mutY DNA glycosylase
The MUTYH gene provides instructions for making an enzyme called MYH glycosylase, which is involved in the repair of DNA. This enzyme corrects particular errors that are made when DNA is copied (DNA replication) in preparation for cell division. DNA is made up of building blocks called nucleotides, each of which has a specific partner. Normally, adenine pairs with thymine (written as A-T) and guanine pairs with cytosine (written as G-C). During normal cellular activities, guanine sometimes becomes altered by oxygen, which causes it to pair with adenine instead of cytosine. MYH glycosylase fixes this error so mutations do not accumulate in the DNA and lead to tumor formation. This type of repair is known as base excision repair.
Mutations in the MUTYH gene cause an autosomal recessive form of familial adenomatous polyposis (also called MYH-associated polyposis). Mutations in this gene affect the ability of cells to correct errors made during DNA replication. In individuals who have autosomal recessive familial adenomatous polyposis, both copies of the MUTYH gene in each cell are mutated. Most mutations in this gene result in the production of a nonfunctional or low-functioning MYH glycosylase. When base excision repair in the cell is impaired, mutations in other genes build up, leading to cell overgrowth and possibly tumor formation. Two mutations that change the sequence of the building blocks of proteins (amino acids) in MYH glycosylase are common in people of European descent. One mutation replaces the amino acid tyrosine with the amino acid cysteine at position 179 (written as Tyr179Cys or Y179C). The other mutation switches the amino acid glycine with the amino acid aspartic acid at position 396 (written as Gly396Asp or G396D).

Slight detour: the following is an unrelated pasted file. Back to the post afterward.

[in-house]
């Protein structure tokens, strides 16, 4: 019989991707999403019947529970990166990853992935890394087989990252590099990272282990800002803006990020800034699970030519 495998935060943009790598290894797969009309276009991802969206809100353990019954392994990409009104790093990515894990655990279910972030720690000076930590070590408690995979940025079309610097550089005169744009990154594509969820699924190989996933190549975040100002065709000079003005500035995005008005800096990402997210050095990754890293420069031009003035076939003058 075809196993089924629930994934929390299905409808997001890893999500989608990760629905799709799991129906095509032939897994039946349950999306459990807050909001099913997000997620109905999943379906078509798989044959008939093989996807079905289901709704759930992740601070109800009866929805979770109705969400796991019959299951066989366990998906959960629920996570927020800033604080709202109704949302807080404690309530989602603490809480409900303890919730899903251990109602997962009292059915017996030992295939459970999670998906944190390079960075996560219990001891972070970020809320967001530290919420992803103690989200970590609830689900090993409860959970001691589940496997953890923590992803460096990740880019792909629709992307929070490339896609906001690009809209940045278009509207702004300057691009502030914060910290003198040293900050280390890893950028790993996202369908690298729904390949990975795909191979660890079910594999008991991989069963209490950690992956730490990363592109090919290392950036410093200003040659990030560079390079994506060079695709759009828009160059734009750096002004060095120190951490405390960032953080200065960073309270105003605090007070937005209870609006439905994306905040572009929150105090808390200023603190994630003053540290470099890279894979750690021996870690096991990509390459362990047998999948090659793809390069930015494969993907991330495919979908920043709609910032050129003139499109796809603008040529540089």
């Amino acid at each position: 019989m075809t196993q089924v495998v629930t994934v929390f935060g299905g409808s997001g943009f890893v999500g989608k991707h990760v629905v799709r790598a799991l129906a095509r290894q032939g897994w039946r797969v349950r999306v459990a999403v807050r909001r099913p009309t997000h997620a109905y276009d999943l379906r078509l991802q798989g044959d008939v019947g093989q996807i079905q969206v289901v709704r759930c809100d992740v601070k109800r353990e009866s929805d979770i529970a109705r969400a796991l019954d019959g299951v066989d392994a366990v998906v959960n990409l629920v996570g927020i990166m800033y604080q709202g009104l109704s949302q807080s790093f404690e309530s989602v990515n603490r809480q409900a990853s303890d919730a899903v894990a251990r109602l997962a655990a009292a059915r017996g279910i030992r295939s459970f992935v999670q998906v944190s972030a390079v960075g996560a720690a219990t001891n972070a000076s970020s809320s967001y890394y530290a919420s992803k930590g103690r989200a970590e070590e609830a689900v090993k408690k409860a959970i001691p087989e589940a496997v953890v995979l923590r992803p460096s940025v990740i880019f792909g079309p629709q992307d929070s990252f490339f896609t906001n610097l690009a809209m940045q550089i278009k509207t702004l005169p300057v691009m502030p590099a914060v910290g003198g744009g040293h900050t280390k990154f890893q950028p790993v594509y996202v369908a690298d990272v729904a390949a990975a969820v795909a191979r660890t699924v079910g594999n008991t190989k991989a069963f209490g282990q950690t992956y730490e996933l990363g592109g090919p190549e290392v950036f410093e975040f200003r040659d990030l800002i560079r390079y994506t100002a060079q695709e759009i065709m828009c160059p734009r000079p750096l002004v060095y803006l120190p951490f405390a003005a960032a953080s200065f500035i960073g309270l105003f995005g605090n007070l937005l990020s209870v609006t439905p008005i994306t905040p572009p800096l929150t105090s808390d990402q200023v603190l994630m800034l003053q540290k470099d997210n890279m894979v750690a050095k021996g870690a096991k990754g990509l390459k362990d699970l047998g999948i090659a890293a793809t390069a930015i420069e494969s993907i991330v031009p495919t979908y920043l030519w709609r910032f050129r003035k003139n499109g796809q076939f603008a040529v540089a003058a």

- mutY (E. coli) homolog
- mutY homolog
- mutY homolog (E. coli)